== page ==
Expert Insight: Thinking Outside the Box
By David Schneider
Date: March 10, 2010

Supply Chain Comment: Examples of Exemplary Leadership by Winston Churchill in World War II

Why It Is Important To Understand Churchill's Leadership Skills And Our Modern Supply Chain Today

On May 10, 1940 Winston Churchill accepted a formidable job to accomplish - He took over the leadership position as prime minister of Great Britain.  The future was dim, the horrible rout of the British on the beaches of Dunkirk was just a few weeks away and France was failing to resist the Nazi march. We know now that Churchill picked up the mantle of leadership and turned the British from the edge of defeat, both militarily and socially, and led his country to eventual victory over the oppression of Nazi Germany.

Churchill did not do this alone. As a leader he inspired and directed an incredible effort. Churchill's efforts and his behaviors as an example of war leadership are a rich source of leadership qualities that apply to our roles as managers and leaders. I look at Churchill's behaviors as something beyond war leadership, his key behaviors are applicable to any leadership situation in war or peace.

The Twelve Key Principles Of Churchill's Leadership

Leadership is an activity not a subject. Said another way leadership is a verb not a noun. Leadership is something you do. Look at successful leaders in the supply chain and logistics industries today you will find leaders who embrace all of these key behaviors that Winston Churchill demonstrated in what is clearly one of the most difficult leadership positions that any man has faced.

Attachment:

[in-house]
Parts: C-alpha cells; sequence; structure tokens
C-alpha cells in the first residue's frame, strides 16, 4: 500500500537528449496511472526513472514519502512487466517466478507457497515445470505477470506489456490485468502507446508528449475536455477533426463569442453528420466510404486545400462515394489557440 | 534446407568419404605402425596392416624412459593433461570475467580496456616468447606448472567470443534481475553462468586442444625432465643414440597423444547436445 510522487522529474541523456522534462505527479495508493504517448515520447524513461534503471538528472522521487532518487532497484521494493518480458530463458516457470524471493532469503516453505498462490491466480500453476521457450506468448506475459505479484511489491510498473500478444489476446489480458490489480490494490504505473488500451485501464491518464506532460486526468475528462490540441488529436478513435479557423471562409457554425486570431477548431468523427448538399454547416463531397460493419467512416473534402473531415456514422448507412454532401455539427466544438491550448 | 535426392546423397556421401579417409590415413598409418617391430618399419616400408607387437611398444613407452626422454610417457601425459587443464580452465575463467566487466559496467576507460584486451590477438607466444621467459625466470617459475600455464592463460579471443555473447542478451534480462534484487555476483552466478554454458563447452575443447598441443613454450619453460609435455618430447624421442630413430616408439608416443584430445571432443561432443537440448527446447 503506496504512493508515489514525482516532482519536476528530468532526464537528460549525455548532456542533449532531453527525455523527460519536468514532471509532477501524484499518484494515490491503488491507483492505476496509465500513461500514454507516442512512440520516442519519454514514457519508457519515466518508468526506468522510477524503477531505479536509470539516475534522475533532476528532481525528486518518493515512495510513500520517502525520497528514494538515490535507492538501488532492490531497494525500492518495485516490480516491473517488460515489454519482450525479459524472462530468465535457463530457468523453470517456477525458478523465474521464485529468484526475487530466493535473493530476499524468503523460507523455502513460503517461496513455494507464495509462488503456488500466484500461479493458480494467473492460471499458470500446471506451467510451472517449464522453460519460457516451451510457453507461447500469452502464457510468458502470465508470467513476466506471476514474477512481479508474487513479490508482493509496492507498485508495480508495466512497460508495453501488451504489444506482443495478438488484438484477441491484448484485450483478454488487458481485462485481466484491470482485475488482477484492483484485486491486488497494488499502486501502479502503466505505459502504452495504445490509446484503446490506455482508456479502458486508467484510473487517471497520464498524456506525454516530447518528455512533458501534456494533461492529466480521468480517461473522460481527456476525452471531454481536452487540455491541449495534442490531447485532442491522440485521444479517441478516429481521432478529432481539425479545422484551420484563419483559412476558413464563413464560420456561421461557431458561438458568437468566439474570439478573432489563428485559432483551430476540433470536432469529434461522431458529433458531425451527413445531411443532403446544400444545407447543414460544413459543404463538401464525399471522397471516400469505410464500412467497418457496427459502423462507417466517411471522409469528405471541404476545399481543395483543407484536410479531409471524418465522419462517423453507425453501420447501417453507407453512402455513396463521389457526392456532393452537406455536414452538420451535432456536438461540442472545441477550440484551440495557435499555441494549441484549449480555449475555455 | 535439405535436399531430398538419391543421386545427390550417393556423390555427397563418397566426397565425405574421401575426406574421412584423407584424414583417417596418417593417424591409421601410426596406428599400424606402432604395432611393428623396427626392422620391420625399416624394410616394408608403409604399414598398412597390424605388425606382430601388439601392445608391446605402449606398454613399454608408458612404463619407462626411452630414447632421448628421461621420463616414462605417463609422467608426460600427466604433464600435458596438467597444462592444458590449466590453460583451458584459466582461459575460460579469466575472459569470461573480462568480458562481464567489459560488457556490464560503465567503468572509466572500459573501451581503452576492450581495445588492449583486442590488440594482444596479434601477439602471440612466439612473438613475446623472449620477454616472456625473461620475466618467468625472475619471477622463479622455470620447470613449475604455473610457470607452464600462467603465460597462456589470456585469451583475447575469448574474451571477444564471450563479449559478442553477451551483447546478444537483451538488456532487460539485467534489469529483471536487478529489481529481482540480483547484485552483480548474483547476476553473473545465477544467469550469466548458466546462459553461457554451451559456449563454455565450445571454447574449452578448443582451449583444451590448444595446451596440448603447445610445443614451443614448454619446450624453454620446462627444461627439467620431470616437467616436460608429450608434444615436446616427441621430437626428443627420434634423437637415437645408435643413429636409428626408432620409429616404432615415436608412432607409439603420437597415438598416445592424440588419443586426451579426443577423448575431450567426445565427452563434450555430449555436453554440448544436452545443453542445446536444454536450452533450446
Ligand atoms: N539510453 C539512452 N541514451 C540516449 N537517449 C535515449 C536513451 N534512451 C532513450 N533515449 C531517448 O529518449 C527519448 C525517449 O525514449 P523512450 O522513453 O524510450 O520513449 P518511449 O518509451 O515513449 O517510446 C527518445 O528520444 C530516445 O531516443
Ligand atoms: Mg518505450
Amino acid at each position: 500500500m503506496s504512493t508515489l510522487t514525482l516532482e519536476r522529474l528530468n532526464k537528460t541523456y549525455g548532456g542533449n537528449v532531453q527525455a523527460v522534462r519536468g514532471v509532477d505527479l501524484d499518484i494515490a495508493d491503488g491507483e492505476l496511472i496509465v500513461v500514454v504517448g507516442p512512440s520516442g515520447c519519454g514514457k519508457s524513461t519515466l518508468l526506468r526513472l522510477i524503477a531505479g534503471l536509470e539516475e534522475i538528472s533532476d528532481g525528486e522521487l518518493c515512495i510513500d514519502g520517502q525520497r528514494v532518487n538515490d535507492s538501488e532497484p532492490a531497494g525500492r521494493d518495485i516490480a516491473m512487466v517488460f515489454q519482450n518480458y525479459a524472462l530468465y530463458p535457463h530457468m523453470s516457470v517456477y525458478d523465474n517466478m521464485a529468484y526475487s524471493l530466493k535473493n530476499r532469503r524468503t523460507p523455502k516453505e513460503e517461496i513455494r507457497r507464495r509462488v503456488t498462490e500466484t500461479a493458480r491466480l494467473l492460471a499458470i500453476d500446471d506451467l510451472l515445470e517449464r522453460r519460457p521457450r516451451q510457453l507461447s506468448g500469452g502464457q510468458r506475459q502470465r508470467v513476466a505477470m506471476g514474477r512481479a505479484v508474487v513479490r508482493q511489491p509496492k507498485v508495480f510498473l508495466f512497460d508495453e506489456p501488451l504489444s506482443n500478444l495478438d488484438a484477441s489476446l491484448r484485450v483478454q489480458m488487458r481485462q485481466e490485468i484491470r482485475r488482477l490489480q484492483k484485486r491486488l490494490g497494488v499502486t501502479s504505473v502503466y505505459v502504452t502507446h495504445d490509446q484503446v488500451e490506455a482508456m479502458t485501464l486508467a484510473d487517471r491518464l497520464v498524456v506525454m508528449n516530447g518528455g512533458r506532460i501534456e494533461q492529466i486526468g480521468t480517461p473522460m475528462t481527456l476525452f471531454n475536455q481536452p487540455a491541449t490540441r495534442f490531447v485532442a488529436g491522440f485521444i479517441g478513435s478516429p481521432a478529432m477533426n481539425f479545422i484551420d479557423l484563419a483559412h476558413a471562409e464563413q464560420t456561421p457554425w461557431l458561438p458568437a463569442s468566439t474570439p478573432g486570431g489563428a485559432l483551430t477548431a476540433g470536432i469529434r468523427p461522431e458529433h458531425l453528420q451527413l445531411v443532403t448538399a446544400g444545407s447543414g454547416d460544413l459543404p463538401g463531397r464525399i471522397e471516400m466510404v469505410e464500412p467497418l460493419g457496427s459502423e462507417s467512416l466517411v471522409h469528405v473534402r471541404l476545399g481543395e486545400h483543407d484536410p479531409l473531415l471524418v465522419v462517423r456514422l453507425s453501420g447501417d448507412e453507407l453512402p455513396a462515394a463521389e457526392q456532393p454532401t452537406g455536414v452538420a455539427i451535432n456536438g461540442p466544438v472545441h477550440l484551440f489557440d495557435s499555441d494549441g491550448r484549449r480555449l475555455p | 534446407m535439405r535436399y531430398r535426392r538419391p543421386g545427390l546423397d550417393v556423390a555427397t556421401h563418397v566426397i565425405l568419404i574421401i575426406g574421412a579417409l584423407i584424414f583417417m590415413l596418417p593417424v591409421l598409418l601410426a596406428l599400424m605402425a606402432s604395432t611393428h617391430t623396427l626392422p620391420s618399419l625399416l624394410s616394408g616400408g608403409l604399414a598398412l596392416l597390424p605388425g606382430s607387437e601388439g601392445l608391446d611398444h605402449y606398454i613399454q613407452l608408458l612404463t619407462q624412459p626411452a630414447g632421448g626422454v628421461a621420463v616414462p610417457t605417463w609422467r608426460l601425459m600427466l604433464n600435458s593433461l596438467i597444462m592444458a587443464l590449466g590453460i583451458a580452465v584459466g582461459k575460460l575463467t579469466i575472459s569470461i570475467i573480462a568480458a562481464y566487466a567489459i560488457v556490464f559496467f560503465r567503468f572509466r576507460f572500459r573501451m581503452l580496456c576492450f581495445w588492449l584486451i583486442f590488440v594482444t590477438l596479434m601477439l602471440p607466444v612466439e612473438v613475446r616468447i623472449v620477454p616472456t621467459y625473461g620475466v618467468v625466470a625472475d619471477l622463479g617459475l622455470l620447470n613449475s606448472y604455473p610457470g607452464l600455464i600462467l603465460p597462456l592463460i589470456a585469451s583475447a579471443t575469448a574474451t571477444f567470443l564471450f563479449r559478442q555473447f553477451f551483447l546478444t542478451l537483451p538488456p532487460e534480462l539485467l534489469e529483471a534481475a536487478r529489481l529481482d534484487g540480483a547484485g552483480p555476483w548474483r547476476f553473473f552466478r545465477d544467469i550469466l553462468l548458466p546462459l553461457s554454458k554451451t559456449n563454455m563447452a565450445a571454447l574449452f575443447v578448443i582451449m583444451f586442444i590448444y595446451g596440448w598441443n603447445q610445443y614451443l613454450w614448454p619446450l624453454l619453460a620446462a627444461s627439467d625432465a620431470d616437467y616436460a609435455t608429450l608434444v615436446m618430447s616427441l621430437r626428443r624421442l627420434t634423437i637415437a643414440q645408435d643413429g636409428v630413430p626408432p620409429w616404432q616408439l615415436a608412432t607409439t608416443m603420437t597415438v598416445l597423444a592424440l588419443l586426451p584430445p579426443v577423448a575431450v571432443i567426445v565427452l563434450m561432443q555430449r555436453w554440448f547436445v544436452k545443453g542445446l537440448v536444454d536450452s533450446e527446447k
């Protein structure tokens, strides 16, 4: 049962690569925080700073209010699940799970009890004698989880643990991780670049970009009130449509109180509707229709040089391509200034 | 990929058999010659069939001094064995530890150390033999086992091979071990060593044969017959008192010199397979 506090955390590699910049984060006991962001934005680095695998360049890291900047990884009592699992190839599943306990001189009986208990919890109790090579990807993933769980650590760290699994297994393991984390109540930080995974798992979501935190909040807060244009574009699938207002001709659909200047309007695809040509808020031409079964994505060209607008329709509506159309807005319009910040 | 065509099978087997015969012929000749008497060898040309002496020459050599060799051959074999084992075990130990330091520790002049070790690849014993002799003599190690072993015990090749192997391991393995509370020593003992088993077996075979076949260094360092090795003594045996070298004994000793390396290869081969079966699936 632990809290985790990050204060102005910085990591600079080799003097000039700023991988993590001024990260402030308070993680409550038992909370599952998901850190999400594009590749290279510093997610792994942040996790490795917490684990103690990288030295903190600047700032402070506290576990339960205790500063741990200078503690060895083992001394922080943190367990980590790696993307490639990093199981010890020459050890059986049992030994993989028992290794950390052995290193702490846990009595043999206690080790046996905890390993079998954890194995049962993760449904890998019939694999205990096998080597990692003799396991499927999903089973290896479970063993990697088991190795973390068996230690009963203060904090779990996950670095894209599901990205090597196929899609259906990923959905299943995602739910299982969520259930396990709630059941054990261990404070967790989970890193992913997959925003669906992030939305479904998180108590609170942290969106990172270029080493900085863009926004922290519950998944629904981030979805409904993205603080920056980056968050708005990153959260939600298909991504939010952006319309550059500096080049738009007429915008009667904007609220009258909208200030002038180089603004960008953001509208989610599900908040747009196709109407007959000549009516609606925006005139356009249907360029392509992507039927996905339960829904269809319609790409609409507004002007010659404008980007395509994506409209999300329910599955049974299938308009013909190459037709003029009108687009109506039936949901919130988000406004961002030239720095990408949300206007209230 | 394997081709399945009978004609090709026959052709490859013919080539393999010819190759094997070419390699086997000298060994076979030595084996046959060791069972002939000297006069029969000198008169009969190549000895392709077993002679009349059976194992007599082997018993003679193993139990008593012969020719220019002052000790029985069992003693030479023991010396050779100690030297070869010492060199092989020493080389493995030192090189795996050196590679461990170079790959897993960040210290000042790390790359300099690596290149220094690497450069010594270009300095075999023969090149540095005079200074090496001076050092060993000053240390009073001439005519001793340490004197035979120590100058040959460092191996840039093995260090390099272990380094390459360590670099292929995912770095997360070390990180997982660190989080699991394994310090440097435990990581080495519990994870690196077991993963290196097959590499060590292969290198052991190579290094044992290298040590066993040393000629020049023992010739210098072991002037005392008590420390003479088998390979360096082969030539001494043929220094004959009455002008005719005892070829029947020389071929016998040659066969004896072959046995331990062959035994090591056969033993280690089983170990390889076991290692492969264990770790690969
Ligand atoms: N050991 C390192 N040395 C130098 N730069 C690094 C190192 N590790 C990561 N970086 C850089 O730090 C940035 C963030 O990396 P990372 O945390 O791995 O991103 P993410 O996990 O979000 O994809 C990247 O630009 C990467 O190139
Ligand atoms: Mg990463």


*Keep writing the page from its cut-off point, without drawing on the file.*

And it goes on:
The 12 key behaviors of Winston Churchill's war leadership between 1940 and 1945 are:

  • Build a Strong Organization of Capable People
  • Depend on a Strong and Loyal Support Staff
  • Maintain a Consistent Routine
  • Keep an Even Disposition
  • There was no Defeat in his Heart
  • Listen and Read from a Constant Feed of Information from All Source Points
  • Centered Belief in Himself and his Abilities
  • He was a National Leader – not a Party Leader
  • Always Spoke with Clarity of Purpose
  • Publicly Visible – took risks to be visible – and Established His Humanity and Humility
  • Active not Passive - Always Took Action – Decisive - Ruthless When Needed
  • He set and maintained high values and standards

Final Thoughts

Why is it important to understand Churchill's leadership skills and our modern supply chain today? Simply put, the 12 key principles of his leadership are scalable and flexible for application to just about any leadership situation. Is it important for a distribution center manager to build out a strong and loyal support staff? How important is it to have an even disposition when you're in a leadership position? How successful our leaders when they speak with clarity of purpose?  The answer to each of these questions is Yes.

Next time, we will look at
the first of the 12 key behaviors of Churchill's leadership, "Build a Strong Organization of Capable People."

Agree or disagree with Schneider's perspective? What would you add? Let us know your thoughts for publication in the SCDigest newsletter Feedback section, and on the website. Upon request, comments will be posted with the respondent's name or company withheld.

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About the Author
David Schneider is founder and president of David K. Schneider & Company, a supply chain and logistics consulting firm. Prior to that, he was Director of Logistics for Pep Boys Auto and a consultant at Keough.

Schneider Says:

The twelve key principles of his leadership are scalable and flexible for application to just about any leadership situation.

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